Dear Friends of USEP-OHIO, Educators, Advocates, Parents and Professionals, Fall is a vibrant time of the year in community and family life. USEP-OHIO encourages all citizens to pay attention to the important new trends and issues that affect our children, our lives and our schools. Be sure to be a prepared voter. Look to dependable sources for information about exercising your vote as an informed citizen. Included in this E-Update:
Note the announcement from Governor Kasich that establishes an Early Education and Innovation Development Committee reporting directly to him. The executive order is effective immediately and also establishes the position of Early Education and Development Officer, who will work with the governor, the Governor’s Office of 21st Century Education to define and implement a kindergarten readiness assessment process as well as break down barriers between agencies and programs.
Reports on the October meeting of the Ohio Board of Education (note the discussions of Early Childhood program history and of gifted programs in Ohio), the General Assembly report on new primary dates and the end of secret ballots, Ohio schools of Promise announced, and the Washington Report on the (ESEA)Elementary and Secondary Education Reauthorization Act – formerly known as No Child Left Behind. Special Reports include a report on State Education Systems Rating for Fairness and Ohio’s Early Learning Challenge proposal submission.
Look for links to webinars, trainings and many events and resources at the end of this Update. See a link to an immigrant’s story about why the federal budget is so important to families, Read more at the USEP-OHIO website www.usep-ohio.com. See recent reports on Preschool funding, Poverty in Ohio, School performance measures and Arts Education in past issues of the E-Update.
Halloween – a special reprintable Parent Tip to help educators and parents with the Halloween parties and treats is printed in the Events and Resources section at the end of this Update!. You may paste and print it!
The Ohio Senate has scheduled a tentative session this week. The House and Senate Education committees are not scheduled to meet.
New Primary Dates Set: Governor Kasich signed HB318 (Blessing) into law on October 21, 2011. The law sets two primaries, one in March and one in June 2012, to provide additional time for lawmakers, or the courts, to settle the controversy about the newly drawn map of congressional districts included in HB319 (Huffman). HB319 is being challenged through the referendum process. Last week Secretary of State Jon Husted's office certified that the referendum campaign, Ohioans for Fair Districts, had met the initial signature requirement to go forward with the next step and begin collecting 231,150 signatures to place a referendum on HB319 before the voters in November 2012.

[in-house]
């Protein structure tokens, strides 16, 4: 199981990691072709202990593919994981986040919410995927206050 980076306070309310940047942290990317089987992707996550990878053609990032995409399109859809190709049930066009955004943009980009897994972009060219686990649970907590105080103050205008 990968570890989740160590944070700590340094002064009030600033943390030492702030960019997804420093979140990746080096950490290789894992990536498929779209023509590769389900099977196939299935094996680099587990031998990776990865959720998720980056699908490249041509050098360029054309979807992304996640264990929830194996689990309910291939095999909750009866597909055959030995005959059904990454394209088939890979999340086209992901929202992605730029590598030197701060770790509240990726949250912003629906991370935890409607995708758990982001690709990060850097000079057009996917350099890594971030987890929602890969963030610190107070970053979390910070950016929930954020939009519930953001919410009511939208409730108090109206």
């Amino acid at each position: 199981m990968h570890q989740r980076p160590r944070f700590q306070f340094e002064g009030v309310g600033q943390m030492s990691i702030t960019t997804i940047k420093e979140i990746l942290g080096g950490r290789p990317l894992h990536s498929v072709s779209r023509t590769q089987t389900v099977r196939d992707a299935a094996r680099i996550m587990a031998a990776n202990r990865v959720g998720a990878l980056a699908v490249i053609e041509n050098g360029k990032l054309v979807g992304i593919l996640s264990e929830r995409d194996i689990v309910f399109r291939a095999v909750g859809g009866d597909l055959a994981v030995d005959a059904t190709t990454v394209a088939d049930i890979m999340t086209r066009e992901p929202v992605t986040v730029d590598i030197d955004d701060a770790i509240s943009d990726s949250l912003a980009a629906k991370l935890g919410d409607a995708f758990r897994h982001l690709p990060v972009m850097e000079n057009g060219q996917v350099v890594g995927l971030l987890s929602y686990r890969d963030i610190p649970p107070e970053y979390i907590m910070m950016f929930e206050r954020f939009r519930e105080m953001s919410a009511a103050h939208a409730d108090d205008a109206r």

HB318 provides for a primary for local, state, and U.S. Senate candidates in March 2012, and a primary for the U.S. President and U.S. House candidates in June 2012. It also eliminates the August special election, which is sometimes used by school districts to get voter approval of school funding issues.
State Board Cannot Use Secret Ballot: Attorney General Mike DeWine notified State Board of Education President Debe Terhar on October 18, 2011 that the State Board of Education must conduct all of its votes in public, thus eliminating the use of a secret ballot to vote for Board president and vice-president. The State Board of Education has traditionally used a secret ballot to elect officers every two years in January. This year that practice was challenged by newly appointed and elected members of the State Board of Education in January 2011 after the Board elected Rob Hovis president by secret ballot. At issue also was the legitimacy of the vote, because one of the members of the State Board had not been confirmed by the Ohio Senate, even after being on the Board for over a year. The Board took another vote in March 2011 and elected Debe Terhar president and Tom Gunlock vice-president.
According to the opinion, R.C.121.22 Ohio's open meeting law, requires all meetings of any public body be "public meetings open to the public at all times" and decisions made publicly.
Read the Attorney General's opinion.
News from Washington:
Senate Committee Approves ESEA Bill: The U.S. Senate Health, Education, Labor, and Pensions Committee, chaired by Senator Tom Harkin, approved a revised Elementary and Secondary Education Reauthorization Act (ESEA) on October 20, 2011, formerly known as the No Child Left Behind Act. The committee added several amendments to the bill before approving it by a vote of 15-7. The vote included support from Republican Senators Enzi (Wyoming-ranking member), Alexander (Tennessee) and Kirk (Illinois).
maintains required student testing in grades 3-8 and once in high school
eliminates "adequate yearly progress" targets and mandated federal sanctions for all schools
supports state-designed accountability systems consistent with principles supported by the Council of Chief State School Officers
requires districts and schools to report disaggregated information about school effectiveness
promotes college and career-ready standards
addresses 12 percent of schools that produce 50 percent of dropouts
fosters collaboration between early childhood programs and school systems to ensure that children start school ready to succeed
promotes improved support and evaluation systems for teachers and principals
promotes the recruitment and preparation of teachers for high-need subjects like math and science
supports a well-rounded education with time for the arts and physical activity
promotes safe and healthy schools
prepares more teachers to teach the diverse learners in America's schools including students with disabilities and English learners
directs federal resources to turn around chronically struggling schools and those with significant achievement gaps and allow states to take student progress into consideration while rating schools promotes smooth transition and alignment from early learning to K-12 to higher education, and across federal education programs